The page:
Two visiting professors from Spain have visited Benguet State University recently and provided special lectures about their researches on strawberry and nursery management to graduate students, researchers, and faculty members.
Dr. Pedro Palencia Garcia and Dr. Fatima Martinez Ruiz from Universidad de Oviedo and Universidad de Huelva, respectively, worked with Dr. Leoncia A. Tandang, Dean of College of Agriculture; Dr. Danilo D. Padua, BSU faculty and expert on strawberry research and development; and Dr. Janet P. Pablo, chair of the Department of Plant Breeding during their stay.
Dr. Martinez Ruiz, who is an assistant professor in the University of Huelva specializing in the field of agronomy and plant pathology, in her lecture about the strawberry postharvest technology in Spain” said that strawberry is one of the most important crops in Huelva with more than 7,000 hectares with production of 261,263 metric tons. Almost 80 percent of the produce are being exported.
Martinez-Ruiz said that Huelva’s strawberry cropping system uses the most modern techniques of cultivation such as localized irrigation, fertigation, and optimum density of plantation.
She added that strawberry varieties in Huelva are extremely susceptible to soil borne pathogens since it is grown in the same place year after year, with no rotation. This is the reason why soil disinfection has become an essential technique for controlling such pathogens.
The Martinez-Ruiz also emphasized on the advantages of soilless growing systems as it is being practiced in Huelva, adding that the system contributes to the improvement of crop yields and quality; conserve energy and water; and reduce the application of chemicals.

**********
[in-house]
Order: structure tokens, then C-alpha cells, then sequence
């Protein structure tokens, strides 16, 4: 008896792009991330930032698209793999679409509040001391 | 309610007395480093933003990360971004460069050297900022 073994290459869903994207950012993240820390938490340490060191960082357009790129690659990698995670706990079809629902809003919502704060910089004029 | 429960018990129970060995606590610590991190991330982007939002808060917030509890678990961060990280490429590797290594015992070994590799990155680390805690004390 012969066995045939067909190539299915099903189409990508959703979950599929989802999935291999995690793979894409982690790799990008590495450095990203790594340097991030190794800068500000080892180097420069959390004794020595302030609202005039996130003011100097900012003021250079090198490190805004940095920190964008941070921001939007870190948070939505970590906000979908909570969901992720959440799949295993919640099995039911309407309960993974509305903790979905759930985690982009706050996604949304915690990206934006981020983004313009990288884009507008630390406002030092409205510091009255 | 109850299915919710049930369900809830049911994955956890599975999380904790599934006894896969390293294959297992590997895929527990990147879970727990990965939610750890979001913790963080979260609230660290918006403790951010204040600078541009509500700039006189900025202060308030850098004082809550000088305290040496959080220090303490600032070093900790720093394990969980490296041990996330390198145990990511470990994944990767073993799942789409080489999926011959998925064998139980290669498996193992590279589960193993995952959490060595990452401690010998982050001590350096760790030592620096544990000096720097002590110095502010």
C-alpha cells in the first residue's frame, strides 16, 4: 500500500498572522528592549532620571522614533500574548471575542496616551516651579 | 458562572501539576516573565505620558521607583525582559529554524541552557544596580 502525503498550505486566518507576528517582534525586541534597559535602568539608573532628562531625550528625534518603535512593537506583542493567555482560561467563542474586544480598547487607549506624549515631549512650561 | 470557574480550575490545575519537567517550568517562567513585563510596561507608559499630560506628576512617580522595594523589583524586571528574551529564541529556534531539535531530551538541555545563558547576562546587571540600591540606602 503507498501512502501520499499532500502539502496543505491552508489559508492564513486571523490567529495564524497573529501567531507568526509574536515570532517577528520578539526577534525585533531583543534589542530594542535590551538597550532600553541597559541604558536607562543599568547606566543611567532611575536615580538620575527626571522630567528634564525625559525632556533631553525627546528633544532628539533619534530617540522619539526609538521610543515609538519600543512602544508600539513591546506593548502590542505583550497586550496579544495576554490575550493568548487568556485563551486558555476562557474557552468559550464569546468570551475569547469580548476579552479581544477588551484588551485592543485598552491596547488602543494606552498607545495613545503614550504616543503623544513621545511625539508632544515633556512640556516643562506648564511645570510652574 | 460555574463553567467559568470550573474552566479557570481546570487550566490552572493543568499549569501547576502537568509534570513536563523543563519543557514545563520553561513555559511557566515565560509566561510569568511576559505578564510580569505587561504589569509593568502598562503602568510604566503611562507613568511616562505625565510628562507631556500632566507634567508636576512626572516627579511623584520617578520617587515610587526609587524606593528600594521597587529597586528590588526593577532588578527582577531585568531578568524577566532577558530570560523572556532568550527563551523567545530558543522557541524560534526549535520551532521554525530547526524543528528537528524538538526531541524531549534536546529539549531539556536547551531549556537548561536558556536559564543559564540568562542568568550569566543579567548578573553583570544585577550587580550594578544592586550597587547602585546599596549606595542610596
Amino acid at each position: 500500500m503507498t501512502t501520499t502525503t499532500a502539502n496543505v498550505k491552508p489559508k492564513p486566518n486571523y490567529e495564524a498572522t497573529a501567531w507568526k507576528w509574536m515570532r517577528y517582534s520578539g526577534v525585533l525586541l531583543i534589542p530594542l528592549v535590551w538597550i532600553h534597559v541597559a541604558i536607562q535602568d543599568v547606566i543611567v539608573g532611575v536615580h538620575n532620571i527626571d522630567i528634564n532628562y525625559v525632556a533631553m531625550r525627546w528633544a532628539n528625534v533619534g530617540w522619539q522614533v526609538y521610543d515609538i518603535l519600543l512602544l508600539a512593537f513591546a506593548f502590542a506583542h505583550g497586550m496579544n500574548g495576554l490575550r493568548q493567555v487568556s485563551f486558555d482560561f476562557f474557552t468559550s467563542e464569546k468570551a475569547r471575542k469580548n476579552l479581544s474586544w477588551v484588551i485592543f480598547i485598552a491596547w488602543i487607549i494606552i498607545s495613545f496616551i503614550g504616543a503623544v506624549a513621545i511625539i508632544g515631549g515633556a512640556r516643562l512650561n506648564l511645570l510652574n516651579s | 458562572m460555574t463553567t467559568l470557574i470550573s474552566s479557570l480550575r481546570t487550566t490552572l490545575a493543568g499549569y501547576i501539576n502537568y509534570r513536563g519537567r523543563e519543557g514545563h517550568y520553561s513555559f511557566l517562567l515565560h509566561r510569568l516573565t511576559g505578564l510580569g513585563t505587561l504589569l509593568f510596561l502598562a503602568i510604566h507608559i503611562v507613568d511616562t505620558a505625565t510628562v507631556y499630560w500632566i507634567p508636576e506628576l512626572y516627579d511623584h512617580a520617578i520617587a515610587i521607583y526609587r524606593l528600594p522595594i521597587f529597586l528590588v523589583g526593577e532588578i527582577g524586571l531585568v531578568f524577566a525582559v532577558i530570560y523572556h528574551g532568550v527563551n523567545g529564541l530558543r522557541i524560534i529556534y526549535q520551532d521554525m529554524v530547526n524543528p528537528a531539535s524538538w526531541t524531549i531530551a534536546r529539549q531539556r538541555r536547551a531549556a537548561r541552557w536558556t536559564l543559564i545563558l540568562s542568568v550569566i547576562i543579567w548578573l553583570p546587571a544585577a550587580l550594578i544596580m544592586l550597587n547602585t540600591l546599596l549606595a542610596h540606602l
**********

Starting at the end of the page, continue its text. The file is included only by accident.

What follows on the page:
Collection of the fruit is very comfortable as the fruit remains at a comfortable height for picking; and others.
The lecture also highlighted various techniques in handling postharvest problems in strawberry, especially in addressing physiological disorders and mechanical damages.
Various strategies employed included the decrease of metabolic activity with a consequent delay of fruit deterioration and maintenance of nutritional value; and the reduction of pathogen activity and a lower incidence of problems deriving from them.
Also, the reduction of fruit transpiration, minimizing loss of weight, glossiness loss, and shriveling was listed as an effective postharvest strategy.
Garcia said the average farm size of one strawberry farmer in Huelva is 10 hectares to gain more profit from the farm.
Aside from imparting their knowledge, the Spanish professors will also be sharing their expertise in plant breeding, propagation, and nursery management during their stay. They will collaborate with BSU’s pool of experts on current strawberry research undertakings and conceptualize possible future projects with local experts.